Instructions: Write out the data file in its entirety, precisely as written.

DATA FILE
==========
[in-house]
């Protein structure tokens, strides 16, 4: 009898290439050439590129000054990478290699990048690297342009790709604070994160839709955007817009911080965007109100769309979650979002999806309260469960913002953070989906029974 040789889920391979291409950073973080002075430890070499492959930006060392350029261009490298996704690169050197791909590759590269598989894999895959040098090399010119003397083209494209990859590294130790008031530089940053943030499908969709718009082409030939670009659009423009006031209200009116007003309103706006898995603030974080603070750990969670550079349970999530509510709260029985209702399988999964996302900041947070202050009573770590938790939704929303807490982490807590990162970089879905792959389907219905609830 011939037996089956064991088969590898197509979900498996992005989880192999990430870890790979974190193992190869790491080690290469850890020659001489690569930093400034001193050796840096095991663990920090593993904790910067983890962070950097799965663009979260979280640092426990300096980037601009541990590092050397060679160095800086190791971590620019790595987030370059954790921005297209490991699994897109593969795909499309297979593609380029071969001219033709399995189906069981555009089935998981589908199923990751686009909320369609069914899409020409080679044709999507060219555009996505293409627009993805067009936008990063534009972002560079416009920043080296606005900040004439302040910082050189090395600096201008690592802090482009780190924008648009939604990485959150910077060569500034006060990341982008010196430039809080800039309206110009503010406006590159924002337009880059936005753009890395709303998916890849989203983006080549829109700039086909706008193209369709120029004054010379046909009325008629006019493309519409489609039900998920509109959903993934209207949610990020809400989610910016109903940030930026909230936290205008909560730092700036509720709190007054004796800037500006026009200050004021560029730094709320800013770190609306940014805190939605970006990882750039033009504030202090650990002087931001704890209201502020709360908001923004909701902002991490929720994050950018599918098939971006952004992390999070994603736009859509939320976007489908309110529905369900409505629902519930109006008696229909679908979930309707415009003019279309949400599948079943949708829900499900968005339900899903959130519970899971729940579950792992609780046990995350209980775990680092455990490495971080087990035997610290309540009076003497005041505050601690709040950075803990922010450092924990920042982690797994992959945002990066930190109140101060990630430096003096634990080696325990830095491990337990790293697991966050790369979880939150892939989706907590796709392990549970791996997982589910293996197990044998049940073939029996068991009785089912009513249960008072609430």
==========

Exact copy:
[in-house]
């Protein structure tokens, strides 16, 4: 009898290439050439590129000054990478290699990048690297342009790709604070994160839709955007817009911080965007109100769309979650979002999806309260469960913002953070989906029974 040789889920391979291409950073973080002075430890070499492959930006060392350029261009490298996704690169050197791909590759590269598989894999895959040098090399010119003397083209494209990859590294130790008031530089940053943030499908969709718009082409030939670009659009423009006031209200009116007003309103706006898995603030974080603070750990969670550079349970999530509510709260029985209702399988999964996302900041947070202050009573770590938790939704929303807490982490807590990162970089879905792959389907219905609830 011939037996089956064991088969590898197509979900498996992005989880192999990430870890790979974190193992190869790491080690290469850890020659001489690569930093400034001193050796840096095991663990920090593993904790910067983890962070950097799965663009979260979280640092426990300096980037601009541990590092050397060679160095800086190791971590620019790595987030370059954790921005297209490991699994897109593969795909499309297979593609380029071969001219033709399995189906069981555009089935998981589908199923990751686009909320369609069914899409020409080679044709999507060219555009996505293409627009993805067009936008990063534009972002560079416009920043080296606005900040004439302040910082050189090395600096201008690592802090482009780190924008648009939604990485959150910077060569500034006060990341982008010196430039809080800039309206110009503010406006590159924002337009880059936005753009890395709303998916890849989203983006080549829109700039086909706008193209369709120029004054010379046909009325008629006019493309519409489609039900998920509109959903993934209207949610990020809400989610910016109903940030930026909230936290205008909560730092700036509720709190007054004796800037500006026009200050004021560029730094709320800013770190609306940014805190939605970006990882750039033009504030202090650990002087931001704890209201502020709360908001923004909701902002991490929720994050950018599918098939971006952004992390999070994603736009859509939320976007489908309110529905369900409505629902519930109006008696229909679908979930309707415009003019279309949400599948079943949708829900499900968005339900899903959130519970899971729940579950792992609780046990995350209980775990680092455990490495971080087990035997610290309540009076003497005041505050601690709040950075803990922010450092924990920042982690797994992959945002990066930190109140101060990630430096003096634990080696325990830095491990337990790293697991966050790369979880939150892939989706907590796709392990549970791996997982589910293996197990044998049940073939029996068991009785089912009513249960008072609430």